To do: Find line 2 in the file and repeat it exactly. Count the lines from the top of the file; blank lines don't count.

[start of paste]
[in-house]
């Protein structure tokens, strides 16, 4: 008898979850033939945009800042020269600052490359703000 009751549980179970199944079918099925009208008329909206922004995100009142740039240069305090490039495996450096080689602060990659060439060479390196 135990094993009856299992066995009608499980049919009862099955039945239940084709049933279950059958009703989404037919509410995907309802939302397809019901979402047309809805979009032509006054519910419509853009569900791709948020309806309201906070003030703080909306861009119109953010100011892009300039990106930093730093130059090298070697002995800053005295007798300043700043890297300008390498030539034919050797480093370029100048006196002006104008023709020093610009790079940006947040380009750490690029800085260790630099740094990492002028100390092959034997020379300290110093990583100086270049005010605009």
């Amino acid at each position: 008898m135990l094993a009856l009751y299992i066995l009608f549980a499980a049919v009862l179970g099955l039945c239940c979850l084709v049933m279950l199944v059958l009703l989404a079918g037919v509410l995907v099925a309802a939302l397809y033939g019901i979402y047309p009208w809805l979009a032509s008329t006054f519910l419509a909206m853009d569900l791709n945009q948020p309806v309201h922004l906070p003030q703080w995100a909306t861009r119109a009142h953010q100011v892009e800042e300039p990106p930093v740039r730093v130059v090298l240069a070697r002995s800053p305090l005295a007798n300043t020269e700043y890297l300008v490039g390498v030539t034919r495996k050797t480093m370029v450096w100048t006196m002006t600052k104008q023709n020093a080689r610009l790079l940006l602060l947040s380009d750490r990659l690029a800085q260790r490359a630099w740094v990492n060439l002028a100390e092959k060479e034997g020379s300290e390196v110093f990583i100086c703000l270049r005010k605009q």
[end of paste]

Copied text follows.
């Protein structure tokens, strides 16, 4: 008898979850033939945009800042020269600052490359703000 009751549980179970199944079918099925009208008329909206922004995100009142740039240069305090490039495996450096080689602060990659060439060479390196 135990094993009856299992066995009608499980049919009862099955039945239940084709049933279950059958009703989404037919509410995907309802939302397809019901979402047309809805979009032509006054519910419509853009569900791709948020309806309201906070003030703080909306861009119109953010100011892009300039990106930093730093130059090298070697002995800053005295007798300043700043890297300008390498030539034919050797480093370029100048006196002006104008023709020093610009790079940006947040380009750490690029800085260790630099740094990492002028100390092959034997020379300290110093990583100086270049005010605009």